Please note that I am not an expert in bankruptcy.  I am focused on IRS tax debt relief and have been working as a tax attorney for 12+ years.  For additional information on bankruptcy, I recommend you contact a local attorney.

The next form of tax debt relief is the innocent spouse claim.  If you qualify, you can eliminate the amount of the tax debt that came from your spouse.  In most cases, this requires you to be divorced, and you were not active in your spouse’s business, had no idea that taxes were not being paid, and did not benefit from the income that should have been taxed.

An IRS innocent spouse claim can be difficult to prove.  The innocent spouse often derived some benefit from the income… it paid for the house you lived in, bought expensive clothes, etc.

Though, I have seen a number of successful innocent spouse claims.  The most important component is that the “guilty” spouse was running a business that you had no involvement in.

If you can prove that you are an innocent spouse, you will not be required to make any payments, all tax liens will be removed, and the IRS will leave you be.  Though, getting to that point is difficult and I recommend you hire an experienced professional.

Of course, innocent spouse relief only benefits the innocent spouse.  The guilty spouse still must make payment arrangements or otherwise deal with the tax debt.  If the innocent spouse has significant assets with are not community property, and the guilty spouse is uncollectible, then planning might be in order to file for innocent spouse, regardless of your living or marital situation.

The challenges of innocent spouse relief is one of the reasons I suggest that a family where one spouse is self-employed, or where the spouse who holds the assets has no risk of a tax debt, should use the married filing separate filing status.  This form of preemptive IRS tax debt relief is far easier to achieve, costs only about $1,500 per year in most cases, and will ensure a happier home if things go badly.

The most popular IRS tax debt relief option is the Offer in Compromise.  Listen to AM radio or watch cable TV for any period of time and you will hear all kinds of claims about the IRS Offer in Compromise program.  The OIC has brought many tax firms down (for making false claims) and is very difficult to get approved.

As you read through the IRS tax debt relief options above, the installment agreement should be your first choice.  The bottom line is that everyone qualifies for an installment agreement.  If you can’t pay in full, and don’t have assets which can be taken to satisfy the IRS, you’ll get an installment agreement.

An Offer in Compromise is different.  You have no right to an OIC and the IRS is unlikely to grant you one unless you can show that special circumstances apply.  That’s right, in my experience, you must show good cause in order to get an IRS Offer in Compromise.  This is something none of the marketing scammers want you to know… at least not until they have your cash in hand.

A showing of good cause is usually something that sets you apart from all of the others owing taxes.  For example, if you were unable to pay for two years because of medical issues, your business went under, or something else outside of your control caused you to get out of compliance.  Basically, you need to craft a powerful and plausible story as to why you deserve a fresh start in the Offer in Compromise program.

Also, you should have several years of tax compliance behind you.  If you want an OIC for tax years 2011 and 2012, you should have filed and paid 2013 and 2014 on time.  The longer you have been a “good” taxpayer, the better.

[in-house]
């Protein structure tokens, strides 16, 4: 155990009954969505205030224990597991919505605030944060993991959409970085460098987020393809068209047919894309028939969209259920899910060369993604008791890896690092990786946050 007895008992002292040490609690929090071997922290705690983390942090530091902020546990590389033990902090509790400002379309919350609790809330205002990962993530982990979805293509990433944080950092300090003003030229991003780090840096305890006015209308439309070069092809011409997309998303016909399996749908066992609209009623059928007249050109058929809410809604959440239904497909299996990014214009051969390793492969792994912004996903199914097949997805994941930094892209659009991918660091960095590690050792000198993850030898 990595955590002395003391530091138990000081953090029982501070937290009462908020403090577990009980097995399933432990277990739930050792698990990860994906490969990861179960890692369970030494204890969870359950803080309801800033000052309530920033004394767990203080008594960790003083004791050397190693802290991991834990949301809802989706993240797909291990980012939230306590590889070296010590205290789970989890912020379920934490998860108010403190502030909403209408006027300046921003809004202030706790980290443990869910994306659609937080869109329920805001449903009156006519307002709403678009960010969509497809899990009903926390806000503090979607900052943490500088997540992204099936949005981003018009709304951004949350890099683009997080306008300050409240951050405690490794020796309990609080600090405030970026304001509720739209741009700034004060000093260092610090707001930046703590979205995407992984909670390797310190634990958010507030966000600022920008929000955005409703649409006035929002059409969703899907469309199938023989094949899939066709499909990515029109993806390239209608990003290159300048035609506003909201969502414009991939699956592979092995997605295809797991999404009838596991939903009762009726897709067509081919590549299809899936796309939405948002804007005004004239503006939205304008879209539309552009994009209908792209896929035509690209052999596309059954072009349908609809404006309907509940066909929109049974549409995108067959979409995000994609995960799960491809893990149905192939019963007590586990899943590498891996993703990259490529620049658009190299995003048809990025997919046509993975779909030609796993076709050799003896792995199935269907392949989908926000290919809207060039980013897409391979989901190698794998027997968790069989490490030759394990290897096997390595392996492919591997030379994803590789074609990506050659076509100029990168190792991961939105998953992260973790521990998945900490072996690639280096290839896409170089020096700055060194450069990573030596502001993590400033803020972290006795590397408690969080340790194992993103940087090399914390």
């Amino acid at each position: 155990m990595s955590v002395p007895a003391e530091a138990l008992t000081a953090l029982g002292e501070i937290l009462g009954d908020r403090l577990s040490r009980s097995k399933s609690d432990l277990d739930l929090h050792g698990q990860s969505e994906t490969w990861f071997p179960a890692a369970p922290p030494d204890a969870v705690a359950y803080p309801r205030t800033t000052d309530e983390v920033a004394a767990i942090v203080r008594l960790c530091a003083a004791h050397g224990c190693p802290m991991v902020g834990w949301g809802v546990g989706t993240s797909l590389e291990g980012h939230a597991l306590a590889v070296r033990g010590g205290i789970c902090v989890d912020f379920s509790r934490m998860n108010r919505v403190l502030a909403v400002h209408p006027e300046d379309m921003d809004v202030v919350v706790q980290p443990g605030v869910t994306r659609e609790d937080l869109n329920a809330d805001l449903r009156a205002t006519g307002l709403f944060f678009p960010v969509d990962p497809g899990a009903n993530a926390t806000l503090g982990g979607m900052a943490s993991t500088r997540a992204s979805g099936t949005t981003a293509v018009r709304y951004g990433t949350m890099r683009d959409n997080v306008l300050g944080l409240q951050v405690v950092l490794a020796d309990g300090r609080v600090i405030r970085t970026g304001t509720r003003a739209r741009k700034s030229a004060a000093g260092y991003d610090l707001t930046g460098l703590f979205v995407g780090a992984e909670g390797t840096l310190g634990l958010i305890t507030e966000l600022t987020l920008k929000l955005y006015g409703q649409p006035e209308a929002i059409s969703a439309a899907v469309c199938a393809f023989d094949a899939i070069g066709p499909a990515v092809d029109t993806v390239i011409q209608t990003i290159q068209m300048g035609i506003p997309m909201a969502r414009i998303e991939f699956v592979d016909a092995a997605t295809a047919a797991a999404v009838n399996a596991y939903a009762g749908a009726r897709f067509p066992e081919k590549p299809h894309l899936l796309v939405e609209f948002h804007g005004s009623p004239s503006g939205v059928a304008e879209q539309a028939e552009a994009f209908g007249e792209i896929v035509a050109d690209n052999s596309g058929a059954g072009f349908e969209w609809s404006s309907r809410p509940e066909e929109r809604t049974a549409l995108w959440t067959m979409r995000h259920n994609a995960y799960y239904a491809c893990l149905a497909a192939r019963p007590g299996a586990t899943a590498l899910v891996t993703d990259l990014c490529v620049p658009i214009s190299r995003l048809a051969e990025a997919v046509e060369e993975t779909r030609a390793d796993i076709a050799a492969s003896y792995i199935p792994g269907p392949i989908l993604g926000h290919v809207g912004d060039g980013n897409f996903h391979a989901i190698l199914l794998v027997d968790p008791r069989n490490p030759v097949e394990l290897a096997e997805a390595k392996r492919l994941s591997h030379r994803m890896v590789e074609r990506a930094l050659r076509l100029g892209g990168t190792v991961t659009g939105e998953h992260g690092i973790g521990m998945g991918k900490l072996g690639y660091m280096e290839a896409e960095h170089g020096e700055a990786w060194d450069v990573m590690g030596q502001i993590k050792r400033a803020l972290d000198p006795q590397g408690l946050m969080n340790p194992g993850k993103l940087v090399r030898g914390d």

If you can craft a compelling story, then you may qualify for an IRS Offer in Compromise if your debt significantly exceeds your assets and income.  If you owe $100,000, and you have $150,000 in a retirement account, you won’t get an IRS OIC.  If you have $50,000 in equity in your home, and cash left over after your allowed expenses of $1,000 per month, then you can afford to pay $50,000 + ($1,000 x40) = $90,000 towards your debt of $100,000.

What about those cases where someone pays pennies on the dollar you ask?  Well, if you can afford to pay $90,000 and you owe $1 million, then, in theory, your OIC might be approved for pennies on the dollar.

The documents required for an IRS Offer in Compromise is basically the same as an installment agreement.  You must complete IRS Forms 433-A and 433-B and provide the necessary supporting documents.  Also, like an installment agreement, your expenses are compared to the allowed standard.  If your expenses, such as mortgage, rent, or auto are too high, you must reduce them to accepted levels.  The IRS doesn’t like it when you drive a $100,000 Porsche, live in a mansion, and short Uncle Sam on your taxes.

Remember that you don’t have a right to an IRS Offer in Compromise as you do to an installment agreement.  If the IRS believes it would be unfair to similarly situated taxpayers to let you walk away from your debt, they won’t.  Even if you have no income and no assets, you may not be granted an Offer in Compromise.

For example, if you hid out for years, then file 6 delinquent returns, all with balances due, the IRS will not grant you an OIC.  They will likely tell you that it is not in the best interest of the Service to allow non-filers a fresh start.

I also note that your (lack of) income and assets should be consistent for 2 to 3 years before you file an Offer in Compromise.  If you made $400,000 in 2012 and $50,000 in 2013 and have no assets, the IRS won’t accept an OIC based on your 2013 income alone.  They will either use a blended income rate from your last 3 years, or just take a “wait and see” attitude.  The IRS is more likely to list you as uncollectible and review the situation in a year or two.  If you are back to being a big earner, great, they will take their cut.  If your income has remained at $50,000 for three years, they might consider an Offer in Compromise… especially if you have a good story as to what happened in 2012 and have been in compliance ever since.

I hope you’ve found this article on your IRS tax debt relief options helpful.  If you owe money to the IRS, knowing your rights will give you an advantage when you go to battle with the agent.  If you are caught off guard, they are likely to take everything they can get their hands on and leave you wondering what the heck happened.